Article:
HomeNewsRural Patients Forced To Fuel Up Government Ambulance

Rural Patients Forced To Fuel Up Government Ambulance

Lawmakers have raised alarm bells over the extortion of rural residents in need of government ambulance services.

Speaking in parliament last week, Hon Molly Mkandla questioned the minister of Health and Child Care on why government ambulances were demanding fuel or some form of payment before rendering assistance to patients.

As per the World Health Organization, ambulances significantly contribute to the improvement of the referral system, which is essential to obtaining universal health care.

According to the 2018 Auditor General Report only 48 percent of ambulances in Zimbabwe were functional as a result negatively impacting transportation of patients in need of critical care.

In response government has since acquired ambulances to augment the shortage.
Government procured a fleet of about 100 ambulances in 2021 in order to improve public health outcomes.

However, rural patients and their relatives have to pay for fuel or make payment before the service of an ambulance can be rendered to them.

Hon Mkandla interrogated the modus operandi.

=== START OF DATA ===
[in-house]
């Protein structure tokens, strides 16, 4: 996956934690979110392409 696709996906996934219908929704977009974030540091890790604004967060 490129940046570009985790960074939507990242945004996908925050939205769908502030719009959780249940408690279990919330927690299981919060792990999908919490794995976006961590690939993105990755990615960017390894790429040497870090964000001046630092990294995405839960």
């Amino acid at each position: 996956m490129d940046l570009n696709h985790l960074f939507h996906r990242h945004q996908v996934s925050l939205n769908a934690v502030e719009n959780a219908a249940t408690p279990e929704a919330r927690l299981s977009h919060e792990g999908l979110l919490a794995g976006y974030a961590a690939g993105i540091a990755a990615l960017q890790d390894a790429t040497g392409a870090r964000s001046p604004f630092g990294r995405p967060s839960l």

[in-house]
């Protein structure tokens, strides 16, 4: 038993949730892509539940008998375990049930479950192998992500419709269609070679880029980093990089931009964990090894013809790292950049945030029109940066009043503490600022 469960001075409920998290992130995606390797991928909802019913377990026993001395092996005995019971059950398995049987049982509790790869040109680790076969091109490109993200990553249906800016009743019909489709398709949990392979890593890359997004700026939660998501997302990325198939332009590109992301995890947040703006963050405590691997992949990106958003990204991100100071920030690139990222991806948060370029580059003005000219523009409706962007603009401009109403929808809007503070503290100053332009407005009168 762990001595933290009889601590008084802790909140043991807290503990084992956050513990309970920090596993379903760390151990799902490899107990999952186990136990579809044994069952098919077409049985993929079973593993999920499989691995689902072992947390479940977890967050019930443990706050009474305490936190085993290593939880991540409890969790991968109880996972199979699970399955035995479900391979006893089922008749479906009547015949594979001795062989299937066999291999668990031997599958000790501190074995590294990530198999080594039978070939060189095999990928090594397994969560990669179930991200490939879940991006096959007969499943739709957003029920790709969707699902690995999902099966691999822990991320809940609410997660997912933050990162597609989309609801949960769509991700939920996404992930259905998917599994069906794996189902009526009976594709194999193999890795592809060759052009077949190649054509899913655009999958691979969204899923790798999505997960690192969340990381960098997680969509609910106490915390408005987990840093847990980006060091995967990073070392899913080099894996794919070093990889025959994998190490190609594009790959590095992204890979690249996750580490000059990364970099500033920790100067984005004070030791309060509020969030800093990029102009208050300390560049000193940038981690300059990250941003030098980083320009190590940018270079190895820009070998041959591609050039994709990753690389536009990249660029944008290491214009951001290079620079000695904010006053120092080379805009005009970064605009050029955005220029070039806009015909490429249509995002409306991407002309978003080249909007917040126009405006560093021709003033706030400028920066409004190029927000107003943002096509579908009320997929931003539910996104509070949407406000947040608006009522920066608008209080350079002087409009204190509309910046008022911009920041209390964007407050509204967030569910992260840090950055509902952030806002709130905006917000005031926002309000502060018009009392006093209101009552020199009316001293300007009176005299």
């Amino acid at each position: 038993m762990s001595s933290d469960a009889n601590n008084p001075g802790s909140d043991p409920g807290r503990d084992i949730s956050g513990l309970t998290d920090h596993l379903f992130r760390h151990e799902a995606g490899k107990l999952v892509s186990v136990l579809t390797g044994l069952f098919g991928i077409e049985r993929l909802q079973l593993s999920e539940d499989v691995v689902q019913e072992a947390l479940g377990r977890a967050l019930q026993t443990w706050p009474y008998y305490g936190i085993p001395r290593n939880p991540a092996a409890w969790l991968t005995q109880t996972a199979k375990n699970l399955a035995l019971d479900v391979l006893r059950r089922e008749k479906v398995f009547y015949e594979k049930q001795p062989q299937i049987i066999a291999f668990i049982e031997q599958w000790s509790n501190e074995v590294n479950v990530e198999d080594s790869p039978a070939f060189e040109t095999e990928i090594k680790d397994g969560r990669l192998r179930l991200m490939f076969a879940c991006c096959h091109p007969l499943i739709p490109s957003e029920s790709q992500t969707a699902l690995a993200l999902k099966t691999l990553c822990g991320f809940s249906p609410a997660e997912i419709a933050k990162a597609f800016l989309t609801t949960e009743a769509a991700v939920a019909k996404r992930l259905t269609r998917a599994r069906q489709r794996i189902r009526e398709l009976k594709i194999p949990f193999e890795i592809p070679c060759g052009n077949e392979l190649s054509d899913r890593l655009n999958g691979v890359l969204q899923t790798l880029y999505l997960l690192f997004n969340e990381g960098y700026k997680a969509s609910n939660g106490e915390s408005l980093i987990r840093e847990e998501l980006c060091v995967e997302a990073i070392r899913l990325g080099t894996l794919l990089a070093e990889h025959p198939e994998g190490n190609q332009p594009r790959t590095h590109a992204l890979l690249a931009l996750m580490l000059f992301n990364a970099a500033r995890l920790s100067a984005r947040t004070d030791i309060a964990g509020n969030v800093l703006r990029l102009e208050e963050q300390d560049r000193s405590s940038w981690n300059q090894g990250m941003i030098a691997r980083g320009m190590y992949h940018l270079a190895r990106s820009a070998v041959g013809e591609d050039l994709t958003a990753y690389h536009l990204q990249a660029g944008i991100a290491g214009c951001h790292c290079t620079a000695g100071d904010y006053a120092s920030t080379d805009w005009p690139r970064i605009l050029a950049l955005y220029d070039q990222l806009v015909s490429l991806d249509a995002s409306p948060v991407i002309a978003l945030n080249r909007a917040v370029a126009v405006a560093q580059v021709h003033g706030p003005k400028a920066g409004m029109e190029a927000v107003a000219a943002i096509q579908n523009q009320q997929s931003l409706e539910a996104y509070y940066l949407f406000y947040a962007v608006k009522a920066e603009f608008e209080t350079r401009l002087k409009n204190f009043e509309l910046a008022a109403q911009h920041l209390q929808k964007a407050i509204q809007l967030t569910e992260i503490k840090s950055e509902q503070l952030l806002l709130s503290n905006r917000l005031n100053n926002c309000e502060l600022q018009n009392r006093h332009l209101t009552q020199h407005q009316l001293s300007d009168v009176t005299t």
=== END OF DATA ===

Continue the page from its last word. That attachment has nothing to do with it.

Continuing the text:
“My question is directed to the Minister of Health and Child Care, what is the Government’s position on the Government ambulances?

“When they carry patients from rural areas to district hospitals after being referred, patients are asked to fuel the ambulances or pay a certain amount?” asked Mkandla.

On behalf of government, Hon Amon Murwira declared that any soliciting of fuel or payment from patients was corruption.

“There is no policy of Government that speaks to people, individual citizens putting fuel into a government ambulance.

“Certain cases are of irregularity that should be reported as such and they will be dealt with in the context of corruption.

Murwira urged communities to report such acts of corruption.

However, Harare North legislator Hon Allan Markham the minister how one can report corruption when the service being offered could save a life.

“My question is, how does the Minister expect me to report corruption if I call an ambulance when someone is dying, and they want US$30 for fuel?

“If I report corruption afterwards, do you think health personnel will come to my house again?” said Markham.

The cost of health serviced is out of reach for many but further exacerbated by corrupt tendencies.

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